In its modern configuration, Charleston County is a long sliver of land—mainland and islands— bounded at the north and south by the South Santee and South Edisto Rivers. It has existed only since 1882. Read the Entry »

In Charleston in 1969 issues of race, class, and gender coalesced in a strike of more than four hundred African American hospital workers, mostly female, against the all-white administrations of the Medical College Hospital (MCH) and Charleston County Hospital (CCH). Read the Entry »

The Works Progress Administration helped significantly in developing the facilities during the 1930s, and Charleston continued to run the airport until World War II. Read the Entry »

During the second half of the nineteenth century, more and more cast-iron elements were used to embellish Charleston’s iron gates and fences. These mass-produced elements were created mainly in New York, Philadelphia, and Boston and shipped south to satisfy the new demand for solid, lifelike replicas of flowers, leaves, and branches that were favored during the Victorian period. Read the Entry »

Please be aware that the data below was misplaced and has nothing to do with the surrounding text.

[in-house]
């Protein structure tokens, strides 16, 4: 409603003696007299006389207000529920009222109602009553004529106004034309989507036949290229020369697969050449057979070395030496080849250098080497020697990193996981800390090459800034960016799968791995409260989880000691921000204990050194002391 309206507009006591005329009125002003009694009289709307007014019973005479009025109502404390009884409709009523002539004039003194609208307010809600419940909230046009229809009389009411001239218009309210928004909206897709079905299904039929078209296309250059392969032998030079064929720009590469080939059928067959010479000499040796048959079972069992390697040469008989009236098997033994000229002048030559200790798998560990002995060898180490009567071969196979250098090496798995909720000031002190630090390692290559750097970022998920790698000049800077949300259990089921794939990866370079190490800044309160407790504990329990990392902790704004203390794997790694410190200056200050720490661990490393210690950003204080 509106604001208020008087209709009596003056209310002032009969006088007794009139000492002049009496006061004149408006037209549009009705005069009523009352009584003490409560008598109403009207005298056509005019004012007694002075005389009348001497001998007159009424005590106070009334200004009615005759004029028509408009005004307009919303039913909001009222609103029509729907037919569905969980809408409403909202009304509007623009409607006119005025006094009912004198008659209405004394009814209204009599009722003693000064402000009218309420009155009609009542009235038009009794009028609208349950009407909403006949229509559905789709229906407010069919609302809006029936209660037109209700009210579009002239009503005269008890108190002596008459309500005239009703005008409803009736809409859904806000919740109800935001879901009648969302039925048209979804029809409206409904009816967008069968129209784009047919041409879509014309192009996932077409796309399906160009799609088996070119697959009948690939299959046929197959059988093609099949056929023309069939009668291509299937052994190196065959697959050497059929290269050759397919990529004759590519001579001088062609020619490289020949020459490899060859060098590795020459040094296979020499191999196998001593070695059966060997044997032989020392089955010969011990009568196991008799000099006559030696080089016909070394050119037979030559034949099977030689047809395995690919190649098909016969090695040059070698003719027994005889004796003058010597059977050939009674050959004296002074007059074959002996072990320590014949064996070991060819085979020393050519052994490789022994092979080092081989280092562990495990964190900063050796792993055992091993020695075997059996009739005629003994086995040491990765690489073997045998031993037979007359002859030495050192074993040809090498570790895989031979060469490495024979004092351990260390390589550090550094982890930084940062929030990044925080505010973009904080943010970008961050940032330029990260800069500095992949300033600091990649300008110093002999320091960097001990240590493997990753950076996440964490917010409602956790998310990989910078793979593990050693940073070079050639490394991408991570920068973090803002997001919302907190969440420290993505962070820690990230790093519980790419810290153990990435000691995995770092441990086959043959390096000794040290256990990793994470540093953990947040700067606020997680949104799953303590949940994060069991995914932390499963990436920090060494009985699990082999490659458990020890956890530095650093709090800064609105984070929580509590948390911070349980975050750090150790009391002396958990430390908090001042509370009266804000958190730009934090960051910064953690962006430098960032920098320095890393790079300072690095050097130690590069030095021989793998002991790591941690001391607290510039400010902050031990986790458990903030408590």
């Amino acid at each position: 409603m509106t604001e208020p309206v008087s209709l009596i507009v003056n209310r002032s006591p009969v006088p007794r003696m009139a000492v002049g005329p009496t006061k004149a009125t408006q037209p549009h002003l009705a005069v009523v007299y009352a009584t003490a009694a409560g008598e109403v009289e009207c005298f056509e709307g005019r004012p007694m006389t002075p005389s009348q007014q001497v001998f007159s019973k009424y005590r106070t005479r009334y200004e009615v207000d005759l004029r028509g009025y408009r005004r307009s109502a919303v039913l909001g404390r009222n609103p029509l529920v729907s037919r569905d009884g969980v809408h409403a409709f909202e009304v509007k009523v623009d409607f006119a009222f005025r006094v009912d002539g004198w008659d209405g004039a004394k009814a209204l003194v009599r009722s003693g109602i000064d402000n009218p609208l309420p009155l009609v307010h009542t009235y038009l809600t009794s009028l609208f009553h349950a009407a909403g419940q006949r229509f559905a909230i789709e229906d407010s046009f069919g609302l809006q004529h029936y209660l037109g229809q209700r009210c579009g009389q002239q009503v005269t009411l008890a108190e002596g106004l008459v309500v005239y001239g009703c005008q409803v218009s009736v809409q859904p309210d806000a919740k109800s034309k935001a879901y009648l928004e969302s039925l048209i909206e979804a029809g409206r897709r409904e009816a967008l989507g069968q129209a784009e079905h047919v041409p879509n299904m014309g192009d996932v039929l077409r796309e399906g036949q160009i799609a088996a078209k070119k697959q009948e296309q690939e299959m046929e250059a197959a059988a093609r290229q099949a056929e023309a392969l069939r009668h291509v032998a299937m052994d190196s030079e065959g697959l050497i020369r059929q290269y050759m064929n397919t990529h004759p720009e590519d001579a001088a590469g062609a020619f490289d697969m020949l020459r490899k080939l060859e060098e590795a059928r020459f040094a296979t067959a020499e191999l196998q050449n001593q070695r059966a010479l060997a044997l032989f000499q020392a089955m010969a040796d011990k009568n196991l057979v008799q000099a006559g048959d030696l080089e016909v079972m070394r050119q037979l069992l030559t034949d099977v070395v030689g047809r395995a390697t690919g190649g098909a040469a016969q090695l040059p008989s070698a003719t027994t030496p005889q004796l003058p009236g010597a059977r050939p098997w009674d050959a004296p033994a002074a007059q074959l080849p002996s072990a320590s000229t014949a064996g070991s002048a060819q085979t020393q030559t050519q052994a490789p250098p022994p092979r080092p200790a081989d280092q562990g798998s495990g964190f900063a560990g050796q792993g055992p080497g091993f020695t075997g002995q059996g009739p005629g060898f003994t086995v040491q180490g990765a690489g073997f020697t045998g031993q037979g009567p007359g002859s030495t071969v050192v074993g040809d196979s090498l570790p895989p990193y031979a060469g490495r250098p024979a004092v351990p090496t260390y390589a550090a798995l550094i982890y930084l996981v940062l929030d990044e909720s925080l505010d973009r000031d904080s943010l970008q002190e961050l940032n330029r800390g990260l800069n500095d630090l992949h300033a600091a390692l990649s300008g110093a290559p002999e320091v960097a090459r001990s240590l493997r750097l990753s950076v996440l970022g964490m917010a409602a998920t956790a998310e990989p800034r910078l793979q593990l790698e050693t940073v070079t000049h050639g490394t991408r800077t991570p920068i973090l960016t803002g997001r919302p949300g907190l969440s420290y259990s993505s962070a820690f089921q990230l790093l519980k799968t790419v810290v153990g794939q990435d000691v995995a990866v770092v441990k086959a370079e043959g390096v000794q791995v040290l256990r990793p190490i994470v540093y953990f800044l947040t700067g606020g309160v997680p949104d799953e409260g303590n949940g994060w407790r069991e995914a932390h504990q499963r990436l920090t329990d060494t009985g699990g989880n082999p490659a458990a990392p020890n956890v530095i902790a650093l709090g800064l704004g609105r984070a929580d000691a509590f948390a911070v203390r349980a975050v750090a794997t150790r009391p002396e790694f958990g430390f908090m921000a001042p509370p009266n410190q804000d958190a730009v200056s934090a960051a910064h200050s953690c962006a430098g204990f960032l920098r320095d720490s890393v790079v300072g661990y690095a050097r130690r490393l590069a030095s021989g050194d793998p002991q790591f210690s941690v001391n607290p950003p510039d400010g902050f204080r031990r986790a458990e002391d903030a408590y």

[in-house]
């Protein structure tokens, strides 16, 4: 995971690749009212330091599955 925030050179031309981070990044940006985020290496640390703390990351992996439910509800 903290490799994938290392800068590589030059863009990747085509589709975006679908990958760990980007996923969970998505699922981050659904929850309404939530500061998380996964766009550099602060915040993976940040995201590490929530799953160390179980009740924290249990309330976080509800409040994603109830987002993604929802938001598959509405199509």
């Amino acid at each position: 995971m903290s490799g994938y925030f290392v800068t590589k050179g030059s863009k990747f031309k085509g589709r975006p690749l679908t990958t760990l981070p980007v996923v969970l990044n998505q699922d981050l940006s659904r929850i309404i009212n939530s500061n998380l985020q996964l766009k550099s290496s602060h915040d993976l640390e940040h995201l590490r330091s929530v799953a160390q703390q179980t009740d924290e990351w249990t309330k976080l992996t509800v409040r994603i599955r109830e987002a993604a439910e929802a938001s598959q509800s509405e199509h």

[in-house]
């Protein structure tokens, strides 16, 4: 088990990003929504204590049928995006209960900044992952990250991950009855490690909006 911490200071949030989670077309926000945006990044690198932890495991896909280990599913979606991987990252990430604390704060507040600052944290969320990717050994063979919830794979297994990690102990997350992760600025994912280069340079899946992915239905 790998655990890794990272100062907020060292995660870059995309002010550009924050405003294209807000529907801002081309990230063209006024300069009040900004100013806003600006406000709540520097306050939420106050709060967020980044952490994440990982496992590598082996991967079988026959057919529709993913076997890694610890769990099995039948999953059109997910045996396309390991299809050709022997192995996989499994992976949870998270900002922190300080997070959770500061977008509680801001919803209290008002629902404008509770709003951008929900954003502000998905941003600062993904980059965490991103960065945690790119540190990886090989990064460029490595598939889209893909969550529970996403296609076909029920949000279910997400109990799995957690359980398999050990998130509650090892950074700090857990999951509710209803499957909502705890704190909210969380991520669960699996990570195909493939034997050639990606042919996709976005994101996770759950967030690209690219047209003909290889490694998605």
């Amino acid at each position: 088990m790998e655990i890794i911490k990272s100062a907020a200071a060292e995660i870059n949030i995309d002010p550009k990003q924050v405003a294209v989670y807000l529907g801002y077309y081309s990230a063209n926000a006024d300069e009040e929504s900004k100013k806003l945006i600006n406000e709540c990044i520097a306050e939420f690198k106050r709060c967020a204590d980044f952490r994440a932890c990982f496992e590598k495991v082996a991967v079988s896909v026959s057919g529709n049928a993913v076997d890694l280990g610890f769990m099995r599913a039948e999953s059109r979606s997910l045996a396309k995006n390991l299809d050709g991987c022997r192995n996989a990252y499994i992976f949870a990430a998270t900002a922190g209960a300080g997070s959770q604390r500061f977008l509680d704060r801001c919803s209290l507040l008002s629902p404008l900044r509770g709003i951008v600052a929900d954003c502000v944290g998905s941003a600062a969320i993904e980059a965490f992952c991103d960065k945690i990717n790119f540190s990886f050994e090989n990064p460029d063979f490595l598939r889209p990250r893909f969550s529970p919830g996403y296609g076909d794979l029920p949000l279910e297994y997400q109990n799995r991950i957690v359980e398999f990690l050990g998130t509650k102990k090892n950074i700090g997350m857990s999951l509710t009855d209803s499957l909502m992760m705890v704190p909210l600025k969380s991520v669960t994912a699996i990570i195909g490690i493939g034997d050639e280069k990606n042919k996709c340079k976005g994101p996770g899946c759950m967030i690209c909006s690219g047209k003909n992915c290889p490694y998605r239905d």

Among the collections of the Charleston Library Society are rare books, pamphlets, a manuscript collection, and the society’s records. The most significant collection is the society’s newspaper files, which contain the world’s largest and most complete collection of eighteenth and nineteenth century Charleston newspapers. Read the Entry »

Although begun as a literary journal, the Charleston Mercury developed into one of the state’s most radical and combative newspapers. Read the Entry »

Founded in 1773, the Charleston Museum is the oldest municipal museum in the United States. It originated as an auxiliary of the Charleston Library Society dedicated to the collection, preservation, and study of “materials promoting a Natural History” of South Carolina. Read the Entry »

Until the collapse of the Soviet Union, the Charleston Naval Shipyard remained instrumental in the navy’s nuclear submarine program. After 1990 the lowcountry facility became less important. Read the Entry »

In 1790 the city council established the Charleston Orphan House “for the purpose of supporting and educating poor orphan children, and those of poor, distressed and disabled parents who are unable to support and maintain them.” It was the first public orphanage in America. Read the Entry »

Envisioned as an advance in the humane treatment of the sick and uplift of the deserving poor, the Charleston Poorhouse and Hospital was intended to serve as an infirmary for the physically and mentally ill and to provide shelter, food, and reform for the needy. Read the Entry »